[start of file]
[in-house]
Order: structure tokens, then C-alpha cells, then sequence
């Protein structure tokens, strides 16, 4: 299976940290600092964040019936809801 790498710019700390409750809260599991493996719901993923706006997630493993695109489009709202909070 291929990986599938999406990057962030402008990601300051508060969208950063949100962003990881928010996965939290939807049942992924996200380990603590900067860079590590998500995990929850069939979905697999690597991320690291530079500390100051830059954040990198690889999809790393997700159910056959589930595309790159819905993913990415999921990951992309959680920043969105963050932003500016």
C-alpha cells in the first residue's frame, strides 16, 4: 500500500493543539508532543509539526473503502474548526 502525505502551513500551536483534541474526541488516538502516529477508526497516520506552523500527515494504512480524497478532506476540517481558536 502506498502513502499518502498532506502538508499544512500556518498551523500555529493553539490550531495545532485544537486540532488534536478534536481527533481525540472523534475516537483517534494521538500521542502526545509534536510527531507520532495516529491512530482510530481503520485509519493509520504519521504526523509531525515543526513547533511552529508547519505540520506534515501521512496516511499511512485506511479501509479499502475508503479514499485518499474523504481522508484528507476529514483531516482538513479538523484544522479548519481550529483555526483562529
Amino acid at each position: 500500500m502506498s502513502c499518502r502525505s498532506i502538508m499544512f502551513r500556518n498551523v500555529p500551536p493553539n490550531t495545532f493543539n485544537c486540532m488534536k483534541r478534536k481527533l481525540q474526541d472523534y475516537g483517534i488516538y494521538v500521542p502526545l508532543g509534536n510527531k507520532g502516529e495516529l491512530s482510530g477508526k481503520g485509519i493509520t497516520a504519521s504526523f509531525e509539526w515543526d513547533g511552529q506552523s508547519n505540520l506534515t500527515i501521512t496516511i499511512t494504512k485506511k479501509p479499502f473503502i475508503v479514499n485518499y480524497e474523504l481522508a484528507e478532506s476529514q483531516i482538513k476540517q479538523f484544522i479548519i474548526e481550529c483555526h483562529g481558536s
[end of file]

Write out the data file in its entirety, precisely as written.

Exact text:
[in-house]
Order: structure tokens, then C-alpha cells, then sequence
């Protein structure tokens, strides 16, 4: 299976940290600092964040019936809801 790498710019700390409750809260599991493996719901993923706006997630493993695109489009709202909070 291929990986599938999406990057962030402008990601300051508060969208950063949100962003990881928010996965939290939807049942992924996200380990603590900067860079590590998500995990929850069939979905697999690597991320690291530079500390100051830059954040990198690889999809790393997700159910056959589930595309790159819905993913990415999921990951992309959680920043969105963050932003500016």
C-alpha cells in the first residue's frame, strides 16, 4: 500500500493543539508532543509539526473503502474548526 502525505502551513500551536483534541474526541488516538502516529477508526497516520506552523500527515494504512480524497478532506476540517481558536 502506498502513502499518502498532506502538508499544512500556518498551523500555529493553539490550531495545532485544537486540532488534536478534536481527533481525540472523534475516537483517534494521538500521542502526545509534536510527531507520532495516529491512530482510530481503520485509519493509520504519521504526523509531525515543526513547533511552529508547519505540520506534515501521512496516511499511512485506511479501509479499502475508503479514499485518499474523504481522508484528507476529514483531516482538513479538523484544522479548519481550529483555526483562529
Amino acid at each position: 500500500m502506498s502513502c499518502r502525505s498532506i502538508m499544512f502551513r500556518n498551523v500555529p500551536p493553539n490550531t495545532f493543539n485544537c486540532m488534536k483534541r478534536k481527533l481525540q474526541d472523534y475516537g483517534i488516538y494521538v500521542p502526545l508532543g509534536n510527531k507520532g502516529e495516529l491512530s482510530g477508526k481503520g485509519i493509520t497516520a504519521s504526523f509531525e509539526w515543526d513547533g511552529q506552523s508547519n505540520l506534515t500527515i501521512t496516511i499511512t494504512k485506511k479501509p479499502f473503502i475508503v479514499n485518499y480524497e474523504l481522508a484528507e478532506s476529514q483531516i482538513k476540517q479538523f484544522i479548519i474548526e481550529c483555526h483562529g481558536s